Page 1 problem

Here’s the problem that crops up immediately in our study of Frederick Douglass: “Frederick Douglass was born a slave.” And what, to a 21st century third grader, does that mean? If our average 8-year-old doesn’t understand what slavery is, the whole point of choosing Douglass as part of our third-grade curriculum is lost.

Here’s a quick experiment:

The Three Kindreds of the Eldar were the Vanyar, the Noldor and the Teleri. All of the Vanyar and Noldor went to Aman. Many of the Teleri also journeyed to Valinor, but twice a host of this people turned away from the Journey in Middle-earth; these two kindreds are called Amanyar, the Eldar not of Aman. The first of these were the Nandor, who turned aside east of the Misty Mountains, and travelled down the River Anduin. The second, the Sindar, tarried in Beleriand seeking their lord, Elwë Singollo.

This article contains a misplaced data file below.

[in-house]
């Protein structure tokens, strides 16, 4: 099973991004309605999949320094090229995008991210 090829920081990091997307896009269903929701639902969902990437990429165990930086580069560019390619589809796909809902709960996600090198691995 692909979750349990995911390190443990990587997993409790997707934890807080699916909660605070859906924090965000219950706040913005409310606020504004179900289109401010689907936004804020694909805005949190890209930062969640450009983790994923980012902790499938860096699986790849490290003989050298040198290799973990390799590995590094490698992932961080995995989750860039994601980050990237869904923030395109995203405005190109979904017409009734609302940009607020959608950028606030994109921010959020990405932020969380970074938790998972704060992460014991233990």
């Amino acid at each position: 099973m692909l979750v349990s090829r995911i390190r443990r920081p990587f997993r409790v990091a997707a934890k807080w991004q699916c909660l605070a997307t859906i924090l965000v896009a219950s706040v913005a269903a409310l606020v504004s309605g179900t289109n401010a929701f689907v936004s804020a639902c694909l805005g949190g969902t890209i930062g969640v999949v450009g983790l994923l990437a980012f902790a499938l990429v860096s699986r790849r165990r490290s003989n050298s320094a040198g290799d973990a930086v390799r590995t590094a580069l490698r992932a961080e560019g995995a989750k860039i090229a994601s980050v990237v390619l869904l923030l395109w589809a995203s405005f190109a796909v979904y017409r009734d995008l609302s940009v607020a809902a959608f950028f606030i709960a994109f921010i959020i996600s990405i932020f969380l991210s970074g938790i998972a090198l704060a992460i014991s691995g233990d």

Got it? Unless you are a Silmarillion scholar (we prefer that term over “Tolkien freak”), you’d find it very difficult to begin any kind of activity based on the knowledge implicit in this one paragraph. For example: Draw a chart showing how the Vanyar, Noldor, Teleri, and Sindar are related. Name the most prominent Eldar of each people. Easy enough, unless you have no clue about the Noldor and the mess they got themselves and Middle-Earth into at the end of the First Age. (Bet you had no idea that Galadriel was an unrepentant rebel, and that’s why she’s still hanging around Lothlorien when Frodo shows up.)

So, let’s look at our Douglass book and how we need to think about getting the kids into it. Page one starts with his birth, his birthname, and the fact that he and his mother were slaves. He was “born a slave.”

Page two tells us that Douglass lived with his grandmother twelve miles away from the plantation. He saw his mother four or five times before she died when he was seven.

Page three: when he was six, his grandmother took him to the “big house” and left him, where he began his life of servitude.

Page four: we learn that slaves were beaten. When Douglass’s “own aunt Hester was tied to a hook and whipped,” he ran into a closet and hid.

There’s our first day of reading. What key context do we need to provide to students so that they can even suggest the obstacles Douglass had to overcome in his life?

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